A New Portrait of Salome

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Salome’s image has been obscured and marred due to the personas created for her by writers of the past 150 years. Salome is famous for the part she played in the execution of John the Baptist. Since 1863, she has been depicted in books and films as morally depraved. Diligent research reveals, however, that the real Salome is much different than popular portrayals.

A coin minted in 56-57 C.E. bears the portrait of Salome, daughter of Herodias, the infamous wife of Herod Antipas. Only two copies of this coin, both quite worn, have been published to date. Recently, however, a third copy has come to light—with a near perfect image of Salome! It is published here for the first time.

Salome’s image has been obscured and marred due to the personas created for her by writers of the past 150 years. Salome is famous for the part she played in the execution of John the Baptist. Since 1863, she has been depicted in books and films as morally depraved. Diligent research reveals, however, that the real Salome is much different than popular portrayals.

An artistic depiction of Salome at age 39-40 by Helen Twena based on a recently discovered coin.

The paradoxes begin with the fact that her name does not appear in the Gospels. We know her name from Josephus’ account of the story (Ant. 18:136-137) and from the coin that bears her portrait—incidentally, hers is the only portrait of a person mentioned in the Gospels. Another paradox is the distortion of her story in modern literature and art.[1]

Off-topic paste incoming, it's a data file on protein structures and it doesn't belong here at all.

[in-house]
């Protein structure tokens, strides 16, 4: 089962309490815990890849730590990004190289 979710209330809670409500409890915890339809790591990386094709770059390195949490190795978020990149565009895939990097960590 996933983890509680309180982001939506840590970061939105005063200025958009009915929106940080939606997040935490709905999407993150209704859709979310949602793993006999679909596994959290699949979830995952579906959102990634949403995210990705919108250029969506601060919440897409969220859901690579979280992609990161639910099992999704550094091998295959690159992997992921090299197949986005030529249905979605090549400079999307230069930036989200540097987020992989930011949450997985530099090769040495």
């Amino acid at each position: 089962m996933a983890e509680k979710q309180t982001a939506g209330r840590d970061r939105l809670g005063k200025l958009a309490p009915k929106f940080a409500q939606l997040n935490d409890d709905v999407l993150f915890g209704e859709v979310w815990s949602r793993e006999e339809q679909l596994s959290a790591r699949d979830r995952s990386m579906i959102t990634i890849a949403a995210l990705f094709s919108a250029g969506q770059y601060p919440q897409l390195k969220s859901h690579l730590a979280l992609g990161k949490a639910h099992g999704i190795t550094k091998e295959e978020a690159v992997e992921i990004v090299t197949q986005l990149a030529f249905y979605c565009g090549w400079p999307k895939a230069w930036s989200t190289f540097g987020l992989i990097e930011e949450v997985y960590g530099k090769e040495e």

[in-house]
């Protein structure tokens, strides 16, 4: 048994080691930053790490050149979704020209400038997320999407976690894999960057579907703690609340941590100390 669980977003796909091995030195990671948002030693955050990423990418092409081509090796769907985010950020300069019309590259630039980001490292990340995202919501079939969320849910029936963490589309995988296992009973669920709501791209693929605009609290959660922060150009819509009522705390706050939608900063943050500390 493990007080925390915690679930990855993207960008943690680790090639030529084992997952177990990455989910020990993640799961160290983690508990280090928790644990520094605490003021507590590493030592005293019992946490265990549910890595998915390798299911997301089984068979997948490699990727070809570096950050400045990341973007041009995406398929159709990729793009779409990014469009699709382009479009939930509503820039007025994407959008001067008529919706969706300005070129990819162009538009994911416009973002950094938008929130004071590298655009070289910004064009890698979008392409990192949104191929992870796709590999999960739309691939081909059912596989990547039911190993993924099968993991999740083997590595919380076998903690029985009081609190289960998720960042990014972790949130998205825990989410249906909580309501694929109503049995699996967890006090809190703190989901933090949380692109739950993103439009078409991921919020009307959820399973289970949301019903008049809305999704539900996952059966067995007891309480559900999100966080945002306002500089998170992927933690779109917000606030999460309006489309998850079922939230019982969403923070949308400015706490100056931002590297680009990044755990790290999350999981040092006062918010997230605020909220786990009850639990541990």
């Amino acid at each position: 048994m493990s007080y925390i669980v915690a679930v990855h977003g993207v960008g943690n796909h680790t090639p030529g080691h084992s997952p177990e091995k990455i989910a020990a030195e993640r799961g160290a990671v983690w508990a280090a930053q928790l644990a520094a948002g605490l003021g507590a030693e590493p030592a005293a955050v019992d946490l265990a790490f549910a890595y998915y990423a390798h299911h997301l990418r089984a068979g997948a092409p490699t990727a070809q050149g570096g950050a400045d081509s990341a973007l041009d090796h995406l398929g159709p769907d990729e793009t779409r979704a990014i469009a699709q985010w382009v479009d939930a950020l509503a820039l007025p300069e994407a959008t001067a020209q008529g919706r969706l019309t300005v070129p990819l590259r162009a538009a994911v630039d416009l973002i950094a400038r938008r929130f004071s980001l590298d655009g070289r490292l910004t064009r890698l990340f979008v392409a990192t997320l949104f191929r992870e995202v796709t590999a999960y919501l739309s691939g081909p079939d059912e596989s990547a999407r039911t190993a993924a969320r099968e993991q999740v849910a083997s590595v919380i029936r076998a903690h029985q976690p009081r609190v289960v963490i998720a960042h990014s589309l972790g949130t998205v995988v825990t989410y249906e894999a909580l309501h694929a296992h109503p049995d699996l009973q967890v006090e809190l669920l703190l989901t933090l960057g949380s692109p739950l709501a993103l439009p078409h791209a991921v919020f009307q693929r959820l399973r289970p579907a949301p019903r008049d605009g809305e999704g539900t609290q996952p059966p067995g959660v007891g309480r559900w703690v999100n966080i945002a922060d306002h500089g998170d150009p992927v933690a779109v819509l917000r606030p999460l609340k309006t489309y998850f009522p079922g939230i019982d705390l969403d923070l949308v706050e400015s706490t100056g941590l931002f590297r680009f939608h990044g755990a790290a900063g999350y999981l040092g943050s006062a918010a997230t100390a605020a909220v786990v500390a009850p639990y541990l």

The Salome Story through the Pens of Matthew and Mark

Herod Antipas saw in John the Baptist and his movement a potential threat to his rule.[2] In order to eliminate the threat, John “was brought in chains to Machaerus [Antipas’ fortress on the eastern side of the Dead Sea]…and put to death there” (Ant. 18:119). Matthew 14:3-12 and Mark 6:17-29 provide additional details of John’s execution. Although Mark influences Matthew, the Matthean report also contains information obtained from another, better source. Mark 6:17 mistakenly identifies the first husband of Herodias, Salome’s father, as Philip.[3] Perhaps the error arose from the fact that Philip was the name of Salome’s first husband.

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Issue55

For a free PDF download of the Jerusalem Perspective magazine issue in which this article originally appeared, click here.

 

 

 


  • [1] See the entry “Salome” in Encyclopaedia Judaica (Jerusalem: Keter Publishing House, 1972), 14:689-691.
  • [2] See David Flusser with R. Steven Notley, The Sage from Galilee: Rediscovering Jesus’ Genius (Grand Rapids: Eerdmans, 2007), 18-19.
  • [3] Mark 6:17 and Matt. 14:3 read “Herod [Antipas]…Herodias, his brother Philip’s wife.” Herodias was the granddaughter of Herod the Great. Her first and second husbands were named Herod. The first was the son of Herod the Great and Mariamme, the daughter of Simon the high priest. The second, Herod Antipas, the half-brother of the first, was the son of Herod the Great and Malthace the Samaritan. Salome was the daughter of Herodias and Herodias’ first husband.

    Salome’s first husband was Philip, the son of Herod the Great and Cleopatra of Jerusalem. Her second husband, Aristobulus, was the son of Herod, her mother’s brother (Ant. 18:136-137). It is probable that Mark confused Herodias’ first husband (Herod) with her son-in-law ([Herod] Philip). See Bruce M. Metzger, A Textual Commentary on the Greek New Testament, corrected edition (London and New York: United Bible Societies, 1975), 35.